I would also have to disagree - my Volvo Estate is the best car I ahve ever been in blind spot wise. It's long, but by far and away the easiest car to manouver!
This is a clear example of people who think their car is bad because they don't bother in reading the manuals or taking proper care. Also, why do people buy cars without testing them. Just be sure you test thoroughly before you buy and blaming a manufacturer for your mistakes.
I would also have to disagree, I have a 1993 850 20V & it's a very solid dependable car. Mileage was fairly low at 72000 when I bought it & it's only on 80,000 3 years later due to me travelling to work by train. The only things I have had to change are the front anti roll bar bushes & the battery. I do my own servicing & find it an easy car to work on. My only two criticisms are firstly when reversing it's difficult to see the tip of the boot lid through the rear window. I've added the boot spoiler from a '96 T5 which helps. Second, having no rain channels mean rainwater runs from the edge of the screen and roof in through the drivers window if I have it very slightly open wet weather. Other than those two minor quirks I can't find much else wrong.
I bought my 1994 Volvo 850 in November of 1993. The mileage now reads 160,000 miles. I loved (and still love) the car, the ride and its acceleration. I have maintained it better than the manual suggests. However, I had expensive repairs for things that surprised me. For example, the hood latch had to be repaired three times ; I still do not know why every two three years, even when it was brand new, I would need to take it to the dealer to deal with a problem the nature of which still eludes me: whenever I turned the steering wheel to left or right for sharp turns, I would hear screeching steel noise. Repaired, or serviced, the screeching would disappear to resurface again 2 years later. What about the console lights! They would die off at frequent intervals, so another expensive repair! The automatic antenna was repaired three times...
Now the car is back for repair at 160,000 miles which is understandable but I fear the cost of repairs that I think will be substantial. I think they would need to replace the catalytic converter: a bad smell comes off the car when it is running; I also hear a whirring noise on the highway when cruising at 50 to 60 miles. The noise disappears after a tab or two on the brakes. I know the book value of the car would not justify expensive repairs but the interior looks brand new and the car is worth much more than it would actually sell.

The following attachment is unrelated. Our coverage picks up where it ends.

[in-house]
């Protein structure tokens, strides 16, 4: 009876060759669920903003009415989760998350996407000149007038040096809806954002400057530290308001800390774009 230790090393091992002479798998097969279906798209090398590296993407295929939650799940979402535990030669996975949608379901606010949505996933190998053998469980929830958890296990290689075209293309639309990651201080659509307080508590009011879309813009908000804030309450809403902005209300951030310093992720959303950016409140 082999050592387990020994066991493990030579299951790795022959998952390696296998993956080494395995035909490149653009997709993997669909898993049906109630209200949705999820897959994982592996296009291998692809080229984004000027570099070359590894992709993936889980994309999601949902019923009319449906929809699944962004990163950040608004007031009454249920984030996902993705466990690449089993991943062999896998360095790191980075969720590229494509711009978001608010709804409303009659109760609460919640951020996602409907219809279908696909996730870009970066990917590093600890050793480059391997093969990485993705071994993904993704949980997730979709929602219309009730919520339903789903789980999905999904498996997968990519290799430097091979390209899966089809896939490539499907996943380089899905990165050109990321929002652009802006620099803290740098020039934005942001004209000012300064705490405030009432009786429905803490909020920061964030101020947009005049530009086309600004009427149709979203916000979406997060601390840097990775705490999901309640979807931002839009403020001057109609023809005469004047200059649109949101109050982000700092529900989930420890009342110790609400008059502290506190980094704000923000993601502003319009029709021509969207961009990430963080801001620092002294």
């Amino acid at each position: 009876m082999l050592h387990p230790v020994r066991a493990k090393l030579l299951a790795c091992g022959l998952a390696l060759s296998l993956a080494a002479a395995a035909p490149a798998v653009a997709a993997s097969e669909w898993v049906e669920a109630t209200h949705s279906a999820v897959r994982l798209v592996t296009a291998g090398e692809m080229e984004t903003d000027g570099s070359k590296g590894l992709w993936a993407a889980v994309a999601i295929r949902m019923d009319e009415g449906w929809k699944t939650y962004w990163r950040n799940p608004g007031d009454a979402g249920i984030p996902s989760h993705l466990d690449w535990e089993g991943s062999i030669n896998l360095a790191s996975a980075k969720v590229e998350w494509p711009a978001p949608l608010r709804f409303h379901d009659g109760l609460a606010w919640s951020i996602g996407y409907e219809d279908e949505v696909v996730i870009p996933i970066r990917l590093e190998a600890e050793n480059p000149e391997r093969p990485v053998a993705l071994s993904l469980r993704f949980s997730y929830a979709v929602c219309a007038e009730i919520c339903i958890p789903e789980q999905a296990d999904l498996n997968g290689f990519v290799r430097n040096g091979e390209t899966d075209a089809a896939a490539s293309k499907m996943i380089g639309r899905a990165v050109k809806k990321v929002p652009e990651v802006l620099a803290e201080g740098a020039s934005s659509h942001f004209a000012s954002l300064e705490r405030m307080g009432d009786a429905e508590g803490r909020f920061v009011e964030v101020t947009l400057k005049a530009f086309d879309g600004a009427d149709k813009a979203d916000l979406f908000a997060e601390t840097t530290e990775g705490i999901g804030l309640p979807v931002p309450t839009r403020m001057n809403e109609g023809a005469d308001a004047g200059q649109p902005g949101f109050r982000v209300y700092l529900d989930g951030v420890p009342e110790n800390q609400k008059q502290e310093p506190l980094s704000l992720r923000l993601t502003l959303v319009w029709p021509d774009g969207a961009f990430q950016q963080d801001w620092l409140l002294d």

Over the years I have bought 12 cars (always new) : Opel Cadet (1), Datsuns (2), Mazda 929 (1), Chrysler Simca (1) Chevrolet Malibu Classic (1), Oldmosbile Firenza (1), Ford Aerostar (1), Nissan Altima (1), Volvo 850 (1), Ford Focus (1), Mazda Tribute (1). By far the Volvo was the most exciting car I have owned and has served me well, although repairs bills have been high.
Hmmmm, I realise this is an old review, but I have a couple of comments.
My wife is 5ft nothing, and drives our 850 like an ace, as she did our previous 740. We live in a house which backs on to our garage in a narrow alley, and she parks our 850 with no problems.
As for your 'purse' - handbag? Maybe place it in the front passenger foot well, or just behind the driver's seat.
Fumbling with unfamiliar dash-board controls, is common when a car is new, but surely after a period of time, a driver will adjust or switch on-off any number of vehicle functions, without taking their eyes off the road? A bit like changing gears on a manual shift?
Sometimes, certain cars are not meant for certain drivers, but I think bad reviews for 850s are few and far between.
When owning an older car, some basic knowledge of servicing/repairing a vehicle is a must, or shop around and find an established non-franchise service centre? A couple of minor spares I bought from our local Volvo dealer, made my eyes water, so never been back. The Internet is also useful for any niggling queries.